Grounding

After hours of being awake and restless, my frustration with myself is mounting. My head is spinning with frivolous details of the day; I can't focus on the interesting and important points. Try as I might to press the edges of my awareness outward, the confining bedroom is the limit of my tired imagination.
Maybe I'll try to write something, I think - that usually helps. Opening the channel and letting it flow puts my being to rest. But I feel disconnected. The words don't start and my spirit feels stagnant. I have snippets of something meaningful, I think: yesterday was the day in history that we landed on the moon. I'm pondering what it means to be grounded, how our distance from Earth gave us some courage to walk our planet more humbly. I am wondering how we engage this critical time of environmental crises. But these strands that could become a compelling tapestry are a tangled mess of thought.
Normally, in these dark and quiet spaces, it is easy for me to tune into the blackness beyond and reach a deeper place. Tonight, however, the stars seem silent. Such cloudiness of consciousness feels disconcerting and leaves restful sleep further away.
Suddenly: "Mama." His voice strikes my heart like the ping of a chime, a call to attention. I go. I fumble in the dark until I feel his little arms connect to mine. His head finds its spot on my shoulder and his hands reach around my neck. I rock, rock, rock to the armchair where we reflexively enact the regular ritual of our days. Muscle memory leads us to that still place of mutually-nurturing connection.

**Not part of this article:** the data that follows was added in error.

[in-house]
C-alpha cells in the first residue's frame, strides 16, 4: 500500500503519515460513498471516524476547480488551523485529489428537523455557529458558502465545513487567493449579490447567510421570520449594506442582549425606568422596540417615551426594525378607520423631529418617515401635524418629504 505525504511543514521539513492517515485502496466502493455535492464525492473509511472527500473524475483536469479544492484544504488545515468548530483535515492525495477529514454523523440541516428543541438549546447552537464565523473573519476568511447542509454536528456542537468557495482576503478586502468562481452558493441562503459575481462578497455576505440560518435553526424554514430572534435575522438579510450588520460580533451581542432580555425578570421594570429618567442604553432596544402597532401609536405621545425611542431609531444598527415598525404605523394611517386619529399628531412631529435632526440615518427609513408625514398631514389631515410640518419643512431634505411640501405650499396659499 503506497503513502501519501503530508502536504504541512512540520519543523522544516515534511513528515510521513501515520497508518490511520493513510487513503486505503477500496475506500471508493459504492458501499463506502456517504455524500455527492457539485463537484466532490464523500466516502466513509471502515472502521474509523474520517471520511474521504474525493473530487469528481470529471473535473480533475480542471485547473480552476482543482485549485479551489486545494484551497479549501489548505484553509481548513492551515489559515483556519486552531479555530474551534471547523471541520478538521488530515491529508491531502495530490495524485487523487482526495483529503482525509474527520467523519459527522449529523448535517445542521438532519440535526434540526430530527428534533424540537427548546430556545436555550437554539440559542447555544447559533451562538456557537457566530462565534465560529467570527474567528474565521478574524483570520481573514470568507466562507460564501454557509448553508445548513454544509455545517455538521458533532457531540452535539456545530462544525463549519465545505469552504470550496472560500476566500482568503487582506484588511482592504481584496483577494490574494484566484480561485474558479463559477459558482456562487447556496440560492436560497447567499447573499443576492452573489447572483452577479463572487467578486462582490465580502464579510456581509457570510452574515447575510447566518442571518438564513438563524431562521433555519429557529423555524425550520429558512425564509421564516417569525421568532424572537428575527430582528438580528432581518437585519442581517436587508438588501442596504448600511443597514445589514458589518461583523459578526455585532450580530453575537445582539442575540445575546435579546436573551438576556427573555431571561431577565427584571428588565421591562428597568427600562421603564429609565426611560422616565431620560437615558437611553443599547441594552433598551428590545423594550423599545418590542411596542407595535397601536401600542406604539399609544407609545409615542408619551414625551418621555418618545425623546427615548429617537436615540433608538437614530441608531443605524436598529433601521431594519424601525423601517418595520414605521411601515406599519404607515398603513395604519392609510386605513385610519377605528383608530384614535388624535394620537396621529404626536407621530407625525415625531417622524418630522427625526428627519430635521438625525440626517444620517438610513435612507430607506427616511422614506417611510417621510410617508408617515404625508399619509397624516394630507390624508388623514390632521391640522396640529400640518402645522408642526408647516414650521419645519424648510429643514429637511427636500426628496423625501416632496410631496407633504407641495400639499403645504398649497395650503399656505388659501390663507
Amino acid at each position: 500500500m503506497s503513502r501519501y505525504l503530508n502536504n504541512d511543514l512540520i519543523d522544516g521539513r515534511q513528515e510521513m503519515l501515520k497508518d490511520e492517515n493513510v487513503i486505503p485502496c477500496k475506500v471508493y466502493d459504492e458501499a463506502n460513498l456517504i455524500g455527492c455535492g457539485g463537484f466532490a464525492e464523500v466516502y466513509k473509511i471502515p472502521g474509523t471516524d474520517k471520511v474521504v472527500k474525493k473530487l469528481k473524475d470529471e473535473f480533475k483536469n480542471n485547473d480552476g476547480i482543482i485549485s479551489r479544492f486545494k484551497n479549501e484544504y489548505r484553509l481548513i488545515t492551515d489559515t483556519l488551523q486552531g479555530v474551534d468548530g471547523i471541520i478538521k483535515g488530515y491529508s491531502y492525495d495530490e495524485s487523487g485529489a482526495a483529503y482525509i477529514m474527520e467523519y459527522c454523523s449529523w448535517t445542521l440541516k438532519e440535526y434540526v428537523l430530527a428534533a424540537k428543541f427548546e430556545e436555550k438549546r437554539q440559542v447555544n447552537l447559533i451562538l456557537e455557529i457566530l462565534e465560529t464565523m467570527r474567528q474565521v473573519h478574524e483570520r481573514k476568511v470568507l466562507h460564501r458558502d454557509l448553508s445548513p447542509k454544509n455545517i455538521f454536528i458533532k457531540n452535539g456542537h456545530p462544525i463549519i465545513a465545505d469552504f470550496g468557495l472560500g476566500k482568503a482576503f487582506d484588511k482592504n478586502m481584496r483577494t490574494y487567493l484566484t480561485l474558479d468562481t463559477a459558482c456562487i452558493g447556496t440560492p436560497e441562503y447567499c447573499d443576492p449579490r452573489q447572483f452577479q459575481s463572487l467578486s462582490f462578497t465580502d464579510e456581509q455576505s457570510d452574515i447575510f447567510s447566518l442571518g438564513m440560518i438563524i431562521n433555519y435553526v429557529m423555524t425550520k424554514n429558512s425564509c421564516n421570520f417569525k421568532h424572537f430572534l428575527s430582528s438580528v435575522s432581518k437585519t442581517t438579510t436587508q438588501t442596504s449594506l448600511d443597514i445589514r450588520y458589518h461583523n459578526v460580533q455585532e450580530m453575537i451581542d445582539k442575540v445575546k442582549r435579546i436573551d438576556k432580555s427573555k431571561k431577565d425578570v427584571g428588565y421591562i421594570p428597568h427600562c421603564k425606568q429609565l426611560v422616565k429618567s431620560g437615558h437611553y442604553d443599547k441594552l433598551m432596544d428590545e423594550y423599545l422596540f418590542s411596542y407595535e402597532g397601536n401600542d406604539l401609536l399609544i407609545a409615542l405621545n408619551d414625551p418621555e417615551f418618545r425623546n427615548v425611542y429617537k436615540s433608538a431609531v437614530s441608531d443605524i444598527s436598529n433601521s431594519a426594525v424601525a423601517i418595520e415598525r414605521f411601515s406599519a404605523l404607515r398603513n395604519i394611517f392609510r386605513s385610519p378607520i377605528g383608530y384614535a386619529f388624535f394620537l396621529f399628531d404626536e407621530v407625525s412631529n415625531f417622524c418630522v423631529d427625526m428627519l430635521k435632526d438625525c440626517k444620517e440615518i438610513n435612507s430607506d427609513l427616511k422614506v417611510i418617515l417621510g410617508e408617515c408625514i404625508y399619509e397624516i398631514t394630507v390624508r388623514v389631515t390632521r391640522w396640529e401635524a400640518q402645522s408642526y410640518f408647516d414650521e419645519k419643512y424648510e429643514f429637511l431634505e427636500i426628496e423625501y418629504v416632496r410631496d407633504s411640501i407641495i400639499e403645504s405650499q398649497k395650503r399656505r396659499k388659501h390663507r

Suddenly...there it is. A deep breath - the clouds part - I sense the pinpoints of light in the fog. I can't see, but I feel my son connected to me in the most primal form of comfort between a mother and child. As I sit upright in the chair, roots of intention grow downward from my sacrum. I can feel my alignment returning. My heart pulses with fresher, oxygenated blood. My mind calms as my body responds to my child.
Suddenly, the directive is clear. Is this what the men on the moon felt when they looked back at our home planet? Gazing at Earth from a distance allowed us to see it as it really was and helped us put our lives in context. Holding my son close to the core of my being reminds me what I am here to do. Only such deep, reorienting love can save us from ourselves because it reveals how crucially grounded we are in responsibility to one another. This is the soil on which we must stand.
Suddenly, I see my personal preoccupations as merely human inconveniences to be handled lightly, then graciously let go. When there is such great work to do, who has time to fret that she isn't sleeping? Who cares that my mind was a little wonky tonight? There are far greater horrors and wonders to tend to on this planet.
The task at hand is to move beyond distraction or indifference, beyond fixation or judgment, to the space in which I feel near to the source of things. Sometimes, we can find that in grandiose moments, like watching the first footsteps on a foreign satellite. Sometimes, it finds us in the most common moments of connection. There is no greater awe, no more beautiful grounding.
As I hold my little boy near, I feel I am cradled by our Mother Earth. I sense her wide path around our Sun, Source of Light. My boy and I, all of us, are carried on the journey to Tomorrow, an illusion of dark and light we make real with our belief in its promise. Past the gray clouds of the early morning, the moon spins in its arc toward the new horizon.